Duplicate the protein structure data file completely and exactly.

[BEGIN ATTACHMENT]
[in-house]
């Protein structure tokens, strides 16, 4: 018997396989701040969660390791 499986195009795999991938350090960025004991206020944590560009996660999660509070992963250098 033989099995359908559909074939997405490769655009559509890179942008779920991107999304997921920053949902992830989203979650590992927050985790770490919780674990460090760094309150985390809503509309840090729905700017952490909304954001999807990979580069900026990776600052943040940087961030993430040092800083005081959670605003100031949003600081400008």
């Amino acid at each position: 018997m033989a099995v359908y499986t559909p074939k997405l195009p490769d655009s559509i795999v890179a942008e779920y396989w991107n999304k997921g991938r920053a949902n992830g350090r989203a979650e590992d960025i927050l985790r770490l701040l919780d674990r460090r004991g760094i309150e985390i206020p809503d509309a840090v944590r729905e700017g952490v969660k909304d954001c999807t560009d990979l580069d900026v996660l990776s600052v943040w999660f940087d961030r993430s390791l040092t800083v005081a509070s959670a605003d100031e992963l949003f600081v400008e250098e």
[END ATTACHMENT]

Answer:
[in-house]
């Protein structure tokens, strides 16, 4: 018997396989701040969660390791 499986195009795999991938350090960025004991206020944590560009996660999660509070992963250098 033989099995359908559909074939997405490769655009559509890179942008779920991107999304997921920053949902992830989203979650590992927050985790770490919780674990460090760094309150985390809503509309840090729905700017952490909304954001999807990979580069900026990776600052943040940087961030993430040092800083005081959670605003100031949003600081400008």
């Amino acid at each position: 018997m033989a099995v359908y499986t559909p074939k997405l195009p490769d655009s559509i795999v890179a942008e779920y396989w991107n999304k997921g991938r920053a949902n992830g350090r989203a979650e590992d960025i927050l985790r770490l701040l919780d674990r460090r004991g760094i309150e985390i206020p809503d509309a840090v944590r729905e700017g952490v969660k909304d954001c999807t560009d990979l580069d900026v996660l990776s600052v943040w999660f940087d961030r993430s390791l040092t800083v005081a509070s959670a605003d100031e992963l949003f600081v400008e250098e």